If I had more time, I would have written a shorter letter
Recently my wife and I were discussing a Facebook conversation regarding trans issues. The topic was heated and the poster was looking to head off confrontation by warning readers not to engage if they were going to offend her trans friends.
Our discussion wandered into the many difficult topics that comes with even discussing trans subjects. Civil, legal, and personal responses are all areas where things can go sideways.
Side Note: One of the most missed things I'll experience when I return to the office is multiple daily walks with my wife. Our cats are probably going to go through withdrawals as well :)
When we got home, I decided I was going to try and find a book that might provide some guidance on the issue. I wasn't looking for anything specific. I was interested in something that would provide insight into the live reality of the topic. Not just some for/against treatise.
In short, I didn't even know what I didn't know.
My first glance at the books regarding the topic didn't really help. Low and behold, a few days later, somebody I follow on Twitter mentioned they were reading Trans Like Me. This seemed to be a good starting place.
The primary reason this isn't a review was that I didn't intend to read the book for review. I was reading the book to gain a better understanding of the topic from an author that is transgender. Therefore, I didn't highlight a bunch of stuff. I didn't bookmark pages. My goal was just to take it in. Get a feel for the lay of the land so to speak.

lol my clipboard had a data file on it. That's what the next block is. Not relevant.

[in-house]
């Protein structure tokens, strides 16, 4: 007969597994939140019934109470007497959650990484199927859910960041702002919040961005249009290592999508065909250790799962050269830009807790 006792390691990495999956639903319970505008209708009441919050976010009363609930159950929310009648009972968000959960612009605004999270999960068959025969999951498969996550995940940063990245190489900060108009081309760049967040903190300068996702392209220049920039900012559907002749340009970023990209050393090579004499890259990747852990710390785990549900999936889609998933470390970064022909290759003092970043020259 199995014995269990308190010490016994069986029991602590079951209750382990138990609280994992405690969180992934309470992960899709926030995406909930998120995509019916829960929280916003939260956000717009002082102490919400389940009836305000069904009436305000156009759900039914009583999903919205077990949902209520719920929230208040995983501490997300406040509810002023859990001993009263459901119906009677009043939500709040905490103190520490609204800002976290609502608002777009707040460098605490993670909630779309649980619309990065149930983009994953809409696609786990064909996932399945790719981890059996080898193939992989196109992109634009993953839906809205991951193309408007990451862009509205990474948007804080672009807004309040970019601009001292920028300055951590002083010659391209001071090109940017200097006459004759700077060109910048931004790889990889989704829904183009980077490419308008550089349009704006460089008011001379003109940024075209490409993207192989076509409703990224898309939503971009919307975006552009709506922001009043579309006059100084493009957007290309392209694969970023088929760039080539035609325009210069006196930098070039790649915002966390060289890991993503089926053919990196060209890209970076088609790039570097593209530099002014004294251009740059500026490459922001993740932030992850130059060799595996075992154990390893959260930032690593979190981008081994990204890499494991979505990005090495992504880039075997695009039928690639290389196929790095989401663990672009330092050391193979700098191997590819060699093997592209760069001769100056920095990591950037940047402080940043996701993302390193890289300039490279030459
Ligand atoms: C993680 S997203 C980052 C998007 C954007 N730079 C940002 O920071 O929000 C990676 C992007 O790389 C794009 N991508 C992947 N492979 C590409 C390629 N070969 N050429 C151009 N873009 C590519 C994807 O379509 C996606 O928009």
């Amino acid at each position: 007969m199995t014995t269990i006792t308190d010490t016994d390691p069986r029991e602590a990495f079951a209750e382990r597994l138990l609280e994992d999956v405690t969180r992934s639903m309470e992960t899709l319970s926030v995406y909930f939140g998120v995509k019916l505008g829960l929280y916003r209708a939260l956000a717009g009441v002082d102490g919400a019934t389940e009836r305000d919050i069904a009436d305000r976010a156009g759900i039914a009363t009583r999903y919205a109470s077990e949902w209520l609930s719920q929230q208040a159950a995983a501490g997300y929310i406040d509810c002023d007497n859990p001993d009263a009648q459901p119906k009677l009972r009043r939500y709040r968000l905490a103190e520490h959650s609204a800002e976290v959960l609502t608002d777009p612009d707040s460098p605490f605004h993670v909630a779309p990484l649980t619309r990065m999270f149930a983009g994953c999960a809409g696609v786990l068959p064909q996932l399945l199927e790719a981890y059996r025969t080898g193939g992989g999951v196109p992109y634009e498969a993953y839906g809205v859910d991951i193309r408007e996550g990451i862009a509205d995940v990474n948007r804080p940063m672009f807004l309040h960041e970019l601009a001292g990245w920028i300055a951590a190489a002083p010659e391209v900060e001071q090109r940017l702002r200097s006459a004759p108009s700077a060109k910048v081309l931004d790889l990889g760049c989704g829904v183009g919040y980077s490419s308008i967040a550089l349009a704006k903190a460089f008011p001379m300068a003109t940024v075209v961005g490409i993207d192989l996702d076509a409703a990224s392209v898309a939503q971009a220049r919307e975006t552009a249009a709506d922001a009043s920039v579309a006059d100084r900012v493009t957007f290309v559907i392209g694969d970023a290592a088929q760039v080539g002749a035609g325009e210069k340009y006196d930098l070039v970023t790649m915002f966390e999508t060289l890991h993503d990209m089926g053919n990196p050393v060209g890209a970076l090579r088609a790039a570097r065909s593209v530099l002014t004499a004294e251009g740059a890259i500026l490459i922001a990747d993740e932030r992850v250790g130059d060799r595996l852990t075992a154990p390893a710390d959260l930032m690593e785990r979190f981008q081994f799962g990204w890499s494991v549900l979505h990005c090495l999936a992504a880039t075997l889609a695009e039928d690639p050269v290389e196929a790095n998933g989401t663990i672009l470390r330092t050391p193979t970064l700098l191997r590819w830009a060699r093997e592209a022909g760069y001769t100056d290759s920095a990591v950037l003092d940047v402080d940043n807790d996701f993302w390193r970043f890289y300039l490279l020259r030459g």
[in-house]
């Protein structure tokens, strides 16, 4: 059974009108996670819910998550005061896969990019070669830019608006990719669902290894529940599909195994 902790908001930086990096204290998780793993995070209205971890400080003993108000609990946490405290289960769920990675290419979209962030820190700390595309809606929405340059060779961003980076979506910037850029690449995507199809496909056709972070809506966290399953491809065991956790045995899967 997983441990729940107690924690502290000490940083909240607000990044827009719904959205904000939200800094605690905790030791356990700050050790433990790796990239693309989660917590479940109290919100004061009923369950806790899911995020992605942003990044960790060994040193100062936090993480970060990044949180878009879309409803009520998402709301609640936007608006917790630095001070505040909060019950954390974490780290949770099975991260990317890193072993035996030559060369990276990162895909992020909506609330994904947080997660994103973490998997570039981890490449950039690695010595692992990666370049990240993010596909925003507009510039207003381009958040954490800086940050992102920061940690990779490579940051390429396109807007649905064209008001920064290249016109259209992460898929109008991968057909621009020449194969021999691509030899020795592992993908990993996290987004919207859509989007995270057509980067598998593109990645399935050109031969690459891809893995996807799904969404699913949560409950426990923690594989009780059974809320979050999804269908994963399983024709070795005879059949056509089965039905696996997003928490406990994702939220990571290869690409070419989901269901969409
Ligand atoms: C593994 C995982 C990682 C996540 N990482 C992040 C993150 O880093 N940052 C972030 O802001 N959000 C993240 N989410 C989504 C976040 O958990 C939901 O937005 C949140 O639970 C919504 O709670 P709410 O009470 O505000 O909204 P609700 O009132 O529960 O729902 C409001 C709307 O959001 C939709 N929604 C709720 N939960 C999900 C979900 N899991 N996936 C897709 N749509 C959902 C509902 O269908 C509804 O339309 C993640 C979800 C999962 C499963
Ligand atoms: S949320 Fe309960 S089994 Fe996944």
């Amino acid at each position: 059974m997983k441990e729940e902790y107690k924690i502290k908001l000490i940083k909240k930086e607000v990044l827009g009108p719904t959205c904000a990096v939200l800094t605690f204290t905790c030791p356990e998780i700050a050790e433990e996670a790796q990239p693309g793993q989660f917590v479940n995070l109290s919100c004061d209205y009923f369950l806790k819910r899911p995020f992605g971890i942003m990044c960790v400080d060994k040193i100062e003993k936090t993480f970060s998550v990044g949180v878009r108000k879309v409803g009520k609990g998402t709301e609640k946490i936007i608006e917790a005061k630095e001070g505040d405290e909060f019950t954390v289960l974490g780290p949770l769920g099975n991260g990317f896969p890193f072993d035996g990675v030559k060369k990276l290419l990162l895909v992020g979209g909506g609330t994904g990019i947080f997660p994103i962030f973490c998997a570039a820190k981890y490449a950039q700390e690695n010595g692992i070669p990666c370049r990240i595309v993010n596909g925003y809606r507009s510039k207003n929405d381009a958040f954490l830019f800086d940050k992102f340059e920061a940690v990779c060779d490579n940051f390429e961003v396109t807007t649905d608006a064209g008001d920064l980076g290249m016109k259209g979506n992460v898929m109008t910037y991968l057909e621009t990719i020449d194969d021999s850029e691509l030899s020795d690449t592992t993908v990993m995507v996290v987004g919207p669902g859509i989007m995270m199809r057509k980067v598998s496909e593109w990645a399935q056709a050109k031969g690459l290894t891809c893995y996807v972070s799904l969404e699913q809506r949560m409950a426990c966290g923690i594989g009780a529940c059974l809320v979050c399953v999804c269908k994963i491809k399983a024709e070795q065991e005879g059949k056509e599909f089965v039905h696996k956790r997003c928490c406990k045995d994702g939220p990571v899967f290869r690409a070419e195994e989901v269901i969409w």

I only decided to write about it after I had finished the book and so my points are going to be vague and undirected.
I would highly recommend this book to people who are trying to better understand the topic from the point of view of someone who is transgender. It's a quick read. Clear. Concise.
While the author is an activist, they are also a person. And the struggles and difficulties of their lived experience opens the door to understanding the issue at hand as it relates to a human ... not just some political or sociological phenomenon.
"What About Sex?" (Chapter 5) was full of interesting information on the complexity of the not-always-so-obvious details of gender and sex.
In "The Denial of History" (Chapter 11) there is a great discussion on the erasure or mis-categorization of what we would refer to as transgenderism today. A potent reminder that the history we receive is not free of "whitewashing".
"Trans Feminisms" (Chapter 14) provided an interesting look into the struggles within and between the trans and feminist movements.
The book served my purpose: to gain a better understanding of the situation from somebody with lived experience. If you're looking for something like that, this is a great resource.
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